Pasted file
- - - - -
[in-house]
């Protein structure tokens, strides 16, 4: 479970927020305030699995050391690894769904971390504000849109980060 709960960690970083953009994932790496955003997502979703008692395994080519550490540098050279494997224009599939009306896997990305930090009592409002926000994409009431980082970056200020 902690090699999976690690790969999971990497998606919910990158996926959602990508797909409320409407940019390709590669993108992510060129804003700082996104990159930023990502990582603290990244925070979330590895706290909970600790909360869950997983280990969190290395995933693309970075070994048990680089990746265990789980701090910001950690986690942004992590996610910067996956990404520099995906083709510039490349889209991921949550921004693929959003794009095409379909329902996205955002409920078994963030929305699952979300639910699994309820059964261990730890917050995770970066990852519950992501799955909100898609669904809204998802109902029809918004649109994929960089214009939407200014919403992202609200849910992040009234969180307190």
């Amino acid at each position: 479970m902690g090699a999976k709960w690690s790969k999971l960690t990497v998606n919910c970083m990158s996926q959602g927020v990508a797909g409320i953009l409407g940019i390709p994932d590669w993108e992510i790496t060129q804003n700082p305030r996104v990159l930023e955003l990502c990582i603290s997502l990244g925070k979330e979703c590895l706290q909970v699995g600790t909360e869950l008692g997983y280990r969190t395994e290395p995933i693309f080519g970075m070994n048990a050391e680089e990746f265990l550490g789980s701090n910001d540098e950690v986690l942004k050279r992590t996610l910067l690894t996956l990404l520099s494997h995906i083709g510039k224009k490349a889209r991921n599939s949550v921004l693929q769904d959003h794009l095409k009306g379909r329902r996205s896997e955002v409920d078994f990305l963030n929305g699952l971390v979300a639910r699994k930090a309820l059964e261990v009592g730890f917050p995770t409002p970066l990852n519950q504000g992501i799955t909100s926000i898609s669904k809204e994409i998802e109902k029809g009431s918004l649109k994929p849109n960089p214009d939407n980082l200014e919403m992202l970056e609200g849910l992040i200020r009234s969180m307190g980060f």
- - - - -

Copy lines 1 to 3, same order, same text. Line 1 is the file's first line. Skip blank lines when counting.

[in-house]
């Protein structure tokens, strides 16, 4: 479970927020305030699995050391690894769904971390504000849109980060 709960960690970083953009994932790496955003997502979703008692395994080519550490540098050279494997224009599939009306896997990305930090009592409002926000994409009431980082970056200020 902690090699999976690690790969999971990497998606919910990158996926959602990508797909409320409407940019390709590669993108992510060129804003700082996104990159930023990502990582603290990244925070979330590895706290909970600790909360869950997983280990969190290395995933693309970075070994048990680089990746265990789980701090910001950690986690942004992590996610910067996956990404520099995906083709510039490349889209991921949550921004693929959003794009095409379909329902996205955002409920078994963030929305699952979300639910699994309820059964261990730890917050995770970066990852519950992501799955909100898609669904809204998802109902029809918004649109994929960089214009939407200014919403992202609200849910992040009234969180307190």
């Amino acid at each position: 479970m902690g090699a999976k709960w690690s790969k999971l960690t990497v998606n919910c970083m990158s996926q959602g927020v990508a797909g409320i953009l409407g940019i390709p994932d590669w993108e992510i790496t060129q804003n700082p305030r996104v990159l930023e955003l990502c990582i603290s997502l990244g925070k979330e979703c590895l706290q909970v699995g600790t909360e869950l008692g997983y280990r969190t395994e290395p995933i693309f080519g970075m070994n048990a050391e680089e990746f265990l550490g789980s701090n910001d540098e950690v986690l942004k050279r992590t996610l910067l690894t996956l990404l520099s494997h995906i083709g510039k224009k490349a889209r991921n599939s949550v921004l693929q769904d959003h794009l095409k009306g379909r329902r996205s896997e955002v409920d078994f990305l963030n929305g699952l971390v979300a639910r699994k930090a309820l059964e261990v009592g730890f917050p995770t409002p970066l990852n519950q504000g992501i799955t909100s926000i898609s669904k809204e994409i998802e109902k029809g009431s918004l649109k994929p849109n960089p214009d939407n980082l200014e919403m992202l970056e609200g849910l992040i200020r009234s969180m307190g980060f």